There were some DJ's in tents every five to ten blocks or so who blasted some great tunes that lifted my spirits. I remember hearing Lenny Kravitz's "American Woman" and then the beginning chords to Nirvana's "Smells Like Teen Spirit" a few blocks later. It seemingly took forever to get to mile 10, and then there were no signs for a long time. I figured the next sign I'd see was mile 12, and then I'd only have 1.1 miles to go. Sorry, Benny Boy, the next sign was mile 11. Ugh. Needless to say, it was slow going the rest of the way, and I just tried to keep up with the people ahead of me. When I saw the sign for 800 meters, I felt great. But after what seemed like 5 minutes there was the sign for 400 meters, I think I swore out loud. It's like time slowed in the last mile or something. I finally saw the finish line and made one last sprint to finish my first half marathon in strong fashion. Ahhhhh!

Must have felt good to cross that finish line. Congratulations, Ben! And thanks for sharing!

Conor Kayaking and Longboarding in Five Finger Sprints

Conor Kayaking and Longboarding in Five Finger Sprints
Conor Kayaking and Longboarding in Five Finger Sprints

Conor had uploaded to the Birthday Shoes / Vibram Five Fingers Facebook page the above photo of him on his longboard wearing his grey Vibram Five Finger Sprints. I sent him a message asking about how they performed. A bit of a conversation ensued and here is what Conor had to say:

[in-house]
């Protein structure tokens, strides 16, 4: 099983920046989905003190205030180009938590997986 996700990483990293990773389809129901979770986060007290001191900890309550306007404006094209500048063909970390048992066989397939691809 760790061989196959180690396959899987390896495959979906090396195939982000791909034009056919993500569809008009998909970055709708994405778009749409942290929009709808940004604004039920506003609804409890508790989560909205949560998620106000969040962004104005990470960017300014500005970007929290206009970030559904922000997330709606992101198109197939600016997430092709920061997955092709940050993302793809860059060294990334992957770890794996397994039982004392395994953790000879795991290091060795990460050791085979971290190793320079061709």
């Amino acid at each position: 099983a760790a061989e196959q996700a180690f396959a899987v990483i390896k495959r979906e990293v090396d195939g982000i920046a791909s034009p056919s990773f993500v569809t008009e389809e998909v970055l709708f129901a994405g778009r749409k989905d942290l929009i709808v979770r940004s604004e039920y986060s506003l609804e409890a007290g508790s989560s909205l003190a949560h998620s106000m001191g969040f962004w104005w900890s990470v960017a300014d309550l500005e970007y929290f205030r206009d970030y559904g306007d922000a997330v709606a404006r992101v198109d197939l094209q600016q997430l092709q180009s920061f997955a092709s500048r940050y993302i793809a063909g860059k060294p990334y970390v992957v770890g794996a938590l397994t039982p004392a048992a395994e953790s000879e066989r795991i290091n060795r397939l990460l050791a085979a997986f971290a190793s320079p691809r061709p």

Yeah Ive skated a bunch in them. They are really great. My foot moves more naturally than it would in a flat skate shoe. Doing slides and carves feels really cool because there's no padding do dampen the feel of the board.

I asked how the Vibram soles were holding up given I've heard that skateboarding can require a good bit of sole-breaking power, which might wear the VFF soles down excessively. However, Conor indicated that they are holding up great — though he doesn't foot drag at all in them.

Finally, I asked Conor how his Sprints fared with kayaking. He said:

They arent bad at all. It's generally pretty rocky where we were so I wasn't worried about sand and sediment getting in. And being able to hop out of my boat anywhere and not worry about slipping or hurting my feet underwater was awesome.

Thanks for passing on your experiences, Conor!

Tripp's 5K in Vibram Five Finger Classics

Tripp's 5K in Vibram Five Finger Classics

Got an update from Tripp in Austin regarding his Five Finger Classics. He recently ran a 5K race in them - the 5K for Clay. His conclusion: VFF Classics are fun and raceworthy!